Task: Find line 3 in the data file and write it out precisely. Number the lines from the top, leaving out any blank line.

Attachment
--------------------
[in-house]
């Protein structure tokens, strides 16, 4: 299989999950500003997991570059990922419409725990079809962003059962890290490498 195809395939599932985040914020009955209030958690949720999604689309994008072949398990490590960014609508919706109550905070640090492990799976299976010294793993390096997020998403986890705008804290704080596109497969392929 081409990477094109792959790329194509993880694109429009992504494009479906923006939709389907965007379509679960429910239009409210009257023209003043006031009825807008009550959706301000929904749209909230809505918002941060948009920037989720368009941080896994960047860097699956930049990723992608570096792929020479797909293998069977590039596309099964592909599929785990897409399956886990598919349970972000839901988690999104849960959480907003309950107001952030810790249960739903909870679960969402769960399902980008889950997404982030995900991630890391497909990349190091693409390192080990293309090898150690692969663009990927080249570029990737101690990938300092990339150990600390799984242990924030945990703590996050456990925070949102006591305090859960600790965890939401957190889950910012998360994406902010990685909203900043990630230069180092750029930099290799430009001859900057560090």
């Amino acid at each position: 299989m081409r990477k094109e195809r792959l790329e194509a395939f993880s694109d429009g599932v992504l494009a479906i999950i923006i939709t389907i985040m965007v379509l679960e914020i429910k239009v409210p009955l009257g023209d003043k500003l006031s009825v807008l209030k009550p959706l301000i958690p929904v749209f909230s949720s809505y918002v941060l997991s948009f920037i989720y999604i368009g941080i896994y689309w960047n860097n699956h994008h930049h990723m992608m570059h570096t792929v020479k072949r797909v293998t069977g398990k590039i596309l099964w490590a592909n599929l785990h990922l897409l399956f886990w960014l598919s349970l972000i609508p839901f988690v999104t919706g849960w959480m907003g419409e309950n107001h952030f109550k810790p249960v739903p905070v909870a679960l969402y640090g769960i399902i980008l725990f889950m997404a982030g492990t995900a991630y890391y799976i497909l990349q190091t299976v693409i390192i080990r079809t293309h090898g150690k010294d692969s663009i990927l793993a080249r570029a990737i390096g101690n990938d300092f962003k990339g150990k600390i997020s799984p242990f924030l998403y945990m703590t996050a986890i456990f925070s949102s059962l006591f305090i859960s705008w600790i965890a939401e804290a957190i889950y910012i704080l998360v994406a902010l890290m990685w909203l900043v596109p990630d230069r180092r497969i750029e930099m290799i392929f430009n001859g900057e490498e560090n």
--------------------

């Amino acid at each position: 299989m081409r990477k094109e195809r792959l790329e194509a395939f993880s694109d429009g599932v992504l494009a479906i999950i923006i939709t389907i985040m965007v379509l679960e914020i429910k239009v409210p009955l009257g023209d003043k500003l006031s009825v807008l209030k009550p959706l301000i958690p929904v749209f909230s949720s809505y918002v941060l997991s948009f920037i989720y999604i368009g941080i896994y689309w960047n860097n699956h994008h930049h990723m992608m570059h570096t792929v020479k072949r797909v293998t069977g398990k590039i596309l099964w490590a592909n599929l785990h990922l897409l399956f886990w960014l598919s349970l972000i609508p839901f988690v999104t919706g849960w959480m907003g419409e309950n107001h952030f109550k810790p249960v739903p905070v909870a679960l969402y640090g769960i399902i980008l725990f889950m997404a982030g492990t995900a991630y890391y799976i497909l990349q190091t299976v693409i390192i080990r079809t293309h090898g150690k010294d692969s663009i990927l793993a080249r570029a990737i390096g101690n990938d300092f962003k990339g150990k600390i997020s799984p242990f924030l998403y945990m703590t996050a986890i456990f925070s949102s059962l006591f305090i859960s705008w600790i965890a939401e804290a957190i889950y910012i704080l998360v994406a902010l890290m990685w909203l900043v596109p990630d230069r180092r497969i750029e930099m290799i392929f430009n001859g900057e490498e560090n």